Alyson Hagy, “The Sin Eaters”
I enjoyed “The Sin Eaters” but not in the way I enjoy short stories, rather in the way I enjoy a chapter in a novel. Short stories generally are more often structured around theme, rather than around plot or character. I know this is a generalization for which everyone can find exceptions; however, I still suggest it is “generally” true. I enjoyed the journey Revered Porterfield makes, the characters he meets along the way, the country he discovers, the plot in which he becomes involved. I would like to know more about his adventures in Wyoming. However, this is the kind of loose narrative verisimilitude I enjoy in a novel, not the tight thematic structure I enjoy primarily in a short story.
I would like to suggest two common characteristics of the short story as a form that Hagy does not seem to be concerned with here. That is certainly her prerogative; one can write a piece of fiction in any way he or she can get successfully get away with. I’m just saying that this piece of fiction is more like the chapter in a novel than a short story
First, there is the possible thematic significance of the title. Margaret Atwood has a story entitled “The Sin Eater” in her book Bluebird’s Egg that seems more typical of the short story. Here is part of the second paragraph:
“In Wales, mostly in the rural areas, there was a personage known as the Sin Eater. When someone was dying the Sin Eater would be sent for. The people of the house would prepare a meal and place it on the coffin…. According to other versions, the meal would be placed on the dead person’s body, which must have made for some sloppy eating one would have though. In any case the Sin Eater would devour this meal and would also be given a sum of money. It was believed that all the sins the dying person had accumulated during his lifetime would be removed from him and transmitted to the Sin Eater. The Sin Eater thus became absolutely bloated with other people’s sins. She’d accumulate such a heavy load of them that nobody wanted to have anything to do with her; a kind of syphilitic of the soul, you might say. They’d even avoided speaking to her, except of course when it was time to summon her to another meal.”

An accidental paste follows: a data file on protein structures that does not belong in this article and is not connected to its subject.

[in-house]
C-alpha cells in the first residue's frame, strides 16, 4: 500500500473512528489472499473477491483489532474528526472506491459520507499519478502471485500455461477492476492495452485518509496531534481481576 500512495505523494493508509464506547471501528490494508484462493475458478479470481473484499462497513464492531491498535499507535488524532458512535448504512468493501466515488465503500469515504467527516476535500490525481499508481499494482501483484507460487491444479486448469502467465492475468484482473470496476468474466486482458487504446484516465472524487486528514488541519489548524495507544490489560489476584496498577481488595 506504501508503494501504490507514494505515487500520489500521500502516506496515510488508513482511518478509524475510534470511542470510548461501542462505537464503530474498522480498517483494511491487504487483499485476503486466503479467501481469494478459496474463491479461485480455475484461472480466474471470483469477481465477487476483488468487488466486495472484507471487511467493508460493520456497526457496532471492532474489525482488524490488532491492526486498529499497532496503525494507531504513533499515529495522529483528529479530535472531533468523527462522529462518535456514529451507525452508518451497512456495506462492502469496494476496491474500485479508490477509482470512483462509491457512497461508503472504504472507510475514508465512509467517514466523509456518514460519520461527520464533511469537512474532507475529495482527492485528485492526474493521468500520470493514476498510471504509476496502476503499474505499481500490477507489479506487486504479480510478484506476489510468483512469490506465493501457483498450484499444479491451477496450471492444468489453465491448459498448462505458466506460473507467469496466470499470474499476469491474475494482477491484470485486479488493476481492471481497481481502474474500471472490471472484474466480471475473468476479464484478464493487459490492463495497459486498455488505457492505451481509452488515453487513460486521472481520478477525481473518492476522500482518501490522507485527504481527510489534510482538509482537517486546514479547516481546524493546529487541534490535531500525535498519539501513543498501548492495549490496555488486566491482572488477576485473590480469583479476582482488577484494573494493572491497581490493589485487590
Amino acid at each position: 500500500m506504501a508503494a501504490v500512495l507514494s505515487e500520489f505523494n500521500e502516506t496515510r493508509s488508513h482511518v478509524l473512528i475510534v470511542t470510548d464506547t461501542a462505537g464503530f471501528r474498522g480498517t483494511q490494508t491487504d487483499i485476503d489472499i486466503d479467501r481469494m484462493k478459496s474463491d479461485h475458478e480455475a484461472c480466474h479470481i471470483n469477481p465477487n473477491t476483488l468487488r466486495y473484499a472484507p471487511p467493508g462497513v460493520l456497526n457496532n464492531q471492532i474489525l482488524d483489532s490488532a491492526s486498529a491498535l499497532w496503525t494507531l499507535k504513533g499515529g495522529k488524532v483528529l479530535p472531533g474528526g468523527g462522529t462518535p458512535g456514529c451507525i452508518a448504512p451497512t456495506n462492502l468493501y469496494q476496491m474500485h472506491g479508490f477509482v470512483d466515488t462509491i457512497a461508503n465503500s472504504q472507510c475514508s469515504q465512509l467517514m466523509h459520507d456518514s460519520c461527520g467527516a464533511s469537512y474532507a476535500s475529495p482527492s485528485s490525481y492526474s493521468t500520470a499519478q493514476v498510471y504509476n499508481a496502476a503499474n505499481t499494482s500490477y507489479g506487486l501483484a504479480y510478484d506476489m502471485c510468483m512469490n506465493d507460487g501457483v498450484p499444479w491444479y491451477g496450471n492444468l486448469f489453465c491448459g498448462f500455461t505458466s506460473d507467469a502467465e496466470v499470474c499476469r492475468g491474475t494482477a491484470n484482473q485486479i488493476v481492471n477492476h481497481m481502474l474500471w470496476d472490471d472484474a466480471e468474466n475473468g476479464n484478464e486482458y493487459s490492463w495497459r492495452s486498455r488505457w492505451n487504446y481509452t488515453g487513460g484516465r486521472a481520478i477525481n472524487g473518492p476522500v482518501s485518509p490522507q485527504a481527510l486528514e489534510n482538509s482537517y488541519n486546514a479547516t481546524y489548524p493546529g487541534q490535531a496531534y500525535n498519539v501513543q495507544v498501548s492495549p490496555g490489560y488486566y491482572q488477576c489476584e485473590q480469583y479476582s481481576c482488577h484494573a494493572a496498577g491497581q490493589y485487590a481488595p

Atwood’s story centers on the thematic interrelations between sin, guilt, and psychological transference revolving around the psychiatrist who provides the above background on sin eating and the narrator of the story. Atwood’s “The Sin Eater” is not a very good story, but it does try to work the way a short story generally works. Hagy may be interested in social scapegoating in her story, but most of the detail of the story does not cohere around that theme the way it does in the Atwood story. Hagy uses a lot of detail that is perceptive and interesting, but it is more verisimilitude than it is thematic.
Second, there is the importance of the ending. The Russian critic B. M. Ejxenbaum suggests, “By its very essence, the story, just as the anecdote, amasses its whole weight toward the ending.” Whereas Atwood’s story concludes with an extended dream that suddenly pulls its various thematic threads together, Hagy’s ending deals with a plot issue involving rustlers and ranchers and the Rev. Porterfield’s future missionary work with the Shoshone.